Rhett McNeil’s translation of Portuguese novelist António Lobo Antunes’s “The Splendor of Portugal” received a lot of attention from the literary world when it was released earlier this fall. And with good reason. McNeil has interpreted Lobo Antune’s thick, cruel prose beautifully. But so far English-language critics have focused on the technical challenges of translating Antunes, as though they were somehow isolated from the text’s socio-political and ethical questions. Overall, many of these critics miss the edge of McNeil’s translation, which turns on Antunes’s language in order to address the reproduction of colonial violence on a global scale. We might go further to question why certain kinds of war stories–such as Antunes’s–are embraced by critics, and go on to find an international audience, while other finely written stories do not.
“The Splendor of Portugal” is a domestic drama that spans generations and ends with a once wealthy Portuguese family that has abandoned its plantation in the Angolan War of Independence (1961-1975). Now, the family that has made its way in the world cheating, lying, and stealing is caught out with all its secret affairs. The novel is structured by three parts, which can be roughly associated with vignettes of the family at the height of the colonial order, memories of the war, and the children’s shameful return to Portugal. Along the way, ex-lovers and mean old grandmother press in with their most hurtful memories of alcoholism, sexual abuse, and racial violence.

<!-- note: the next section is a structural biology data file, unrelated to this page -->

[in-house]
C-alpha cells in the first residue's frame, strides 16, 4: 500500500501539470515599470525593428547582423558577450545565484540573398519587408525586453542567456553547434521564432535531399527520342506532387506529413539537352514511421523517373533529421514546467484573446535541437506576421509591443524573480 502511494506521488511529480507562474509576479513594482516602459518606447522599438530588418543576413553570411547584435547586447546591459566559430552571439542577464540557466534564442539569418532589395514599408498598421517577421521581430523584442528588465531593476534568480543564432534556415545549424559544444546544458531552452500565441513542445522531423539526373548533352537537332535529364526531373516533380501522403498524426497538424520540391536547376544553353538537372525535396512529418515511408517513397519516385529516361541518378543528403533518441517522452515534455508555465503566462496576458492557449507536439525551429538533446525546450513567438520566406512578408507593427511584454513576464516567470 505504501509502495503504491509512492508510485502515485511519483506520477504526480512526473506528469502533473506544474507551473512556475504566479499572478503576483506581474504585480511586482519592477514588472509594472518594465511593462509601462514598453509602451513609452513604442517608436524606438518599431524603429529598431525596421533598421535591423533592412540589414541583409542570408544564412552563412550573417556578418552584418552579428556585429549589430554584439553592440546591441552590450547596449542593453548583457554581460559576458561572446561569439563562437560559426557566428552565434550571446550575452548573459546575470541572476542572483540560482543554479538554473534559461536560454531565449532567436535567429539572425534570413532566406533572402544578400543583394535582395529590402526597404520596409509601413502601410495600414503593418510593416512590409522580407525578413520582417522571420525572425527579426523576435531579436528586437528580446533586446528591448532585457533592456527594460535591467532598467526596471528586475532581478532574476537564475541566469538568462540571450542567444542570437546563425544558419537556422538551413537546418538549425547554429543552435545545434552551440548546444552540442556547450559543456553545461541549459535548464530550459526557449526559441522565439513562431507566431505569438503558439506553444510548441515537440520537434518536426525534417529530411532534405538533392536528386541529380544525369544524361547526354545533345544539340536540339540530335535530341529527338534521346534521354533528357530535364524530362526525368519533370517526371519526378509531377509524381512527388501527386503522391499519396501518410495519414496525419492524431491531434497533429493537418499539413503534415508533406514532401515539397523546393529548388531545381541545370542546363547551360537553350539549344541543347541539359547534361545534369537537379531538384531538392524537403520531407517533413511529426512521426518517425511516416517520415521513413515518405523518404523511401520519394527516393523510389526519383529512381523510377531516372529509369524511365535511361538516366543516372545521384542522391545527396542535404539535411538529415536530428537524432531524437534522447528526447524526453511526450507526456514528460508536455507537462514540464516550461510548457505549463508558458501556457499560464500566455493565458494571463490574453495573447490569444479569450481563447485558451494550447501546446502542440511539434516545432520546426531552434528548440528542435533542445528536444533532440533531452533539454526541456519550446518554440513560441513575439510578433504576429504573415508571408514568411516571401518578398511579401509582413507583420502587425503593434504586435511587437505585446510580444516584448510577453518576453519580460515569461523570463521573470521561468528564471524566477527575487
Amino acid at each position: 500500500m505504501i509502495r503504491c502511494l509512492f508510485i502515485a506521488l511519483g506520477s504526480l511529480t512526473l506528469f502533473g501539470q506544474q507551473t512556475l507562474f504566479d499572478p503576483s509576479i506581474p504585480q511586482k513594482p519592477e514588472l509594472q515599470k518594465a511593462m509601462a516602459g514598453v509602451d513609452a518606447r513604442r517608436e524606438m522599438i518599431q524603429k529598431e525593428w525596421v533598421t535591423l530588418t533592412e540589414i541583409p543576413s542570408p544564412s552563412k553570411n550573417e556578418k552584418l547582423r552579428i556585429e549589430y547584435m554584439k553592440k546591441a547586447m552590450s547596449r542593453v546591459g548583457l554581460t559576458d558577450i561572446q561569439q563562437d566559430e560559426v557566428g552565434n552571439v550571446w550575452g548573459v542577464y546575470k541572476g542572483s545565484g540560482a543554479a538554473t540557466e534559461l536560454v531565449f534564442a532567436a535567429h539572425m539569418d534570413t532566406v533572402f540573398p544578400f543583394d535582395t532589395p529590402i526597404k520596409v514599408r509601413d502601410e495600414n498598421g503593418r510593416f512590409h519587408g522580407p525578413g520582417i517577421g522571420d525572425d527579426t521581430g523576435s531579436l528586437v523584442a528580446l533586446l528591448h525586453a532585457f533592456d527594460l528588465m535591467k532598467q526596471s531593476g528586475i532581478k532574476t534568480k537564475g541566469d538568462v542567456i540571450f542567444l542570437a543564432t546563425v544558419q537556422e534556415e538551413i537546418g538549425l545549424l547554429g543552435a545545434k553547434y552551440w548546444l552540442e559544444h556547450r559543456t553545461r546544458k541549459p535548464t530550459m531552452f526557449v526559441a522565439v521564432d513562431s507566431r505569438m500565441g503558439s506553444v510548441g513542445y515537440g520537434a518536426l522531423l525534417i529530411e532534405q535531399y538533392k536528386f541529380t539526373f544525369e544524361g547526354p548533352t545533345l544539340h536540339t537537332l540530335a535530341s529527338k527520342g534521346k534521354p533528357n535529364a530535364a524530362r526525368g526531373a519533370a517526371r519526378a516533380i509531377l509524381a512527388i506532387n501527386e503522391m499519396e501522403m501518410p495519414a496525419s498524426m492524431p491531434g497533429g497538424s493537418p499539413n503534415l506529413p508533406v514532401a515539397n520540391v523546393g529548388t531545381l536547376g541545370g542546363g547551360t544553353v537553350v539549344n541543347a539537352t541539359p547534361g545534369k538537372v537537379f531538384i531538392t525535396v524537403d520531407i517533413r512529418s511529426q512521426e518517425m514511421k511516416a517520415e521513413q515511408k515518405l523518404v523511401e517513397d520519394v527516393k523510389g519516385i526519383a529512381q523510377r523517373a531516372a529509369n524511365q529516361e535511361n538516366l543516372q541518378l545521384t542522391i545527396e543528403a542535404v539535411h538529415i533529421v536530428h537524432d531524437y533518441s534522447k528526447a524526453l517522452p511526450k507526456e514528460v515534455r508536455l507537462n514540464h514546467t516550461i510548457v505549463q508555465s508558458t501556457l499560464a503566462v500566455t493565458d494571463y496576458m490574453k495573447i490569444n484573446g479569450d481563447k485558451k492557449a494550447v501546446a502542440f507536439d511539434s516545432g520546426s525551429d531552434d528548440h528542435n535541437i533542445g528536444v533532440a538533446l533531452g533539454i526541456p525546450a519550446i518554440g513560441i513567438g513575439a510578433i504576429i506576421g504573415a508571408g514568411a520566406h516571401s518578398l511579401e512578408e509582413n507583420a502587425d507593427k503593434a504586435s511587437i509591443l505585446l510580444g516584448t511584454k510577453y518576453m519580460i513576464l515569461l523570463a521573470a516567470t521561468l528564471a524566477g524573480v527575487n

The book’s most explicit scenes highlight the connections McNeil has made between the violence of late European colonialism and the continuation of racial violence in English-speaking communities now.
Particularly provocative is his decision to translate the Portuguese racial slur ‘escarumba’ as ‘nigger.’ According to some Portuguese-speaking friends, ‘escarumba’ is not a word you would hear often in Lisbon today. It carries connotations of the racial grotesque of minstrel shows and might be translated through the condescending stereotypes of ‘Little Black Sambo’.
McNeil’s choice more boldly ties plantations in Angola to the transatlantic slave trade, and racial violence in America now. Like, ‘the only time I ever heard her call him a nigger, the only time I truly understood that she hated him’ (511).
Antunes lets the splendid Portuguese family self-destruct in its hatred. He is quiet as the mother explains what she has learned about ‘Blacks’:
that’s the thing about the Bailundos that makes me furious, their expressions never changes, the police chief would raise his whip at them or hold their pistol up to their ear and there’d be silence, no complaints, they had no more awareness than inanimate objects, a childlike innocence that had nothing to do with pride or dignity or courage, I was going to say they had the temperament of a chicken, but chickens, good Lord, chickens at least kick their feet, try to escape, you see quite clearly that they’re scared of us, but the Bailundos at most